Although Zazen Boys didn’t make it back to New York City as soon as bandleader Shutoku Mukai promised, they’ll perform alongside Boom Boom Satellites, Puffy AmiYumi and Echostream at Irving Plaza as part of the Far East to East Showcase on Oct. 10. Mukai’s kept busy since Zazen Boys last performed in America. He’s toured solo and paired up with indie pop musician Leo Imai to form a new band, Kimonos. Mukai answered some questions via e-mail, shedding light on Zazen Boys’ future and why his relationship with Imai is strictly platonic.
pS: It’s been a year and a half since you performed in New York City. Last time I spoke with you, you said you Zazen Boys intended to come back last September. What happened?
Shutoku Mukai: I did say that. I’m sorry. We had some problems with the initial bookings. These kinds of things are always subject to change.
pS: In the spring, you did another Acoustic & Electric solo tour. You originally performed solo after Number Girl disbanded. Did this tour have any significant meaning?
Mukai: Playing solo feels very natural and easy to me, not least because I can move freely on my own. So I’m always playing by myself here and there through the year.
pS: Will you ever release studio recordings of your solo performances?
Mukai: Not yet.
pS: On the flip side, you recently formed Kimonos with protégé Leo Imai. How did this band come into existence?
Mukai: I would not say he’s my protégé. Our relationship is very much on an equal footing. We started out just having fun together. Not in a gay way. Just as friends. We thought we’d get together to cover some recordings of songs by people like Talking Heads and Cypress Hill, just for fun. Then we started to click musically, started writing our own songs, and became more and more serious about the songs until we decided to turn it into Kimonos.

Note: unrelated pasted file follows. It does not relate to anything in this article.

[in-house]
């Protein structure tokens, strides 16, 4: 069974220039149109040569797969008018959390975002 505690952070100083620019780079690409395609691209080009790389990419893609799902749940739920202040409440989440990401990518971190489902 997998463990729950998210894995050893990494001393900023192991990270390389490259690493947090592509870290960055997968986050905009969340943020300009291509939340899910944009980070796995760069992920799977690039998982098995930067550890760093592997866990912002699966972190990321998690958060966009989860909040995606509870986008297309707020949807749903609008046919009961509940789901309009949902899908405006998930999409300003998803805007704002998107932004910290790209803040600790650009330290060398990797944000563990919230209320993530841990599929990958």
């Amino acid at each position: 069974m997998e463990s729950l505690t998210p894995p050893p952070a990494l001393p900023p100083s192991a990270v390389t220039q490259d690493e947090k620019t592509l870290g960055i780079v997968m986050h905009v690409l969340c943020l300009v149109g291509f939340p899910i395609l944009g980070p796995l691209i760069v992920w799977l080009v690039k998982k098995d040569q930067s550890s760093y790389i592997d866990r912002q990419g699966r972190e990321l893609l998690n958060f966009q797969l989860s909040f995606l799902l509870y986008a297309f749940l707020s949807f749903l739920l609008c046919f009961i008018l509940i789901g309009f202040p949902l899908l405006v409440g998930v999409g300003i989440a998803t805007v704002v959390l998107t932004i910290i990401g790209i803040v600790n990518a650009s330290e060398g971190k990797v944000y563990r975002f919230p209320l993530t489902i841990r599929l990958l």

pS: Please tell us about Kimonos’ album, which is coming out in November.
Mukai: Leo and I have very different backgrounds. I come from the Japanese countryside; he is half-Japanese, half-Swedish. Yet we have a very similar outlook on the city of Tokyo, and Kimonos is that outlook put to music. Our vision of Tokyo is definitely more real than something like, say, Akira.
pS: I believe Kimonos is the first band of yours in which you are not the lead singer. What was the reasoning behind having Leo Imai front the band, and how does it feel?
Mukai: I do sing on quite a few of the songs. But Leo sings more, and I just like his vocal style.
pS: How does the songwriting process differ between Zazen Boys and Kimonos?
Mukai: Its pretty much the same. Except with Kimonos, it’s two people doing the writing.
pS: Based off “Almost Human,” Kimonos has a dance sound, which you’ve also explored in Zazen Boys. Will Zazen Boys take a different direction to contrast?
Mukai: I don’t know yet. It could go either way.
pS: How will you juggle both Zazen Boys and Kimonos?
Mukai: Basically, Zazen Boys are ongoing.
pS: Is Zazen Boys working on any new music?
Mukai: Yes we are. We have many illmatic songs now.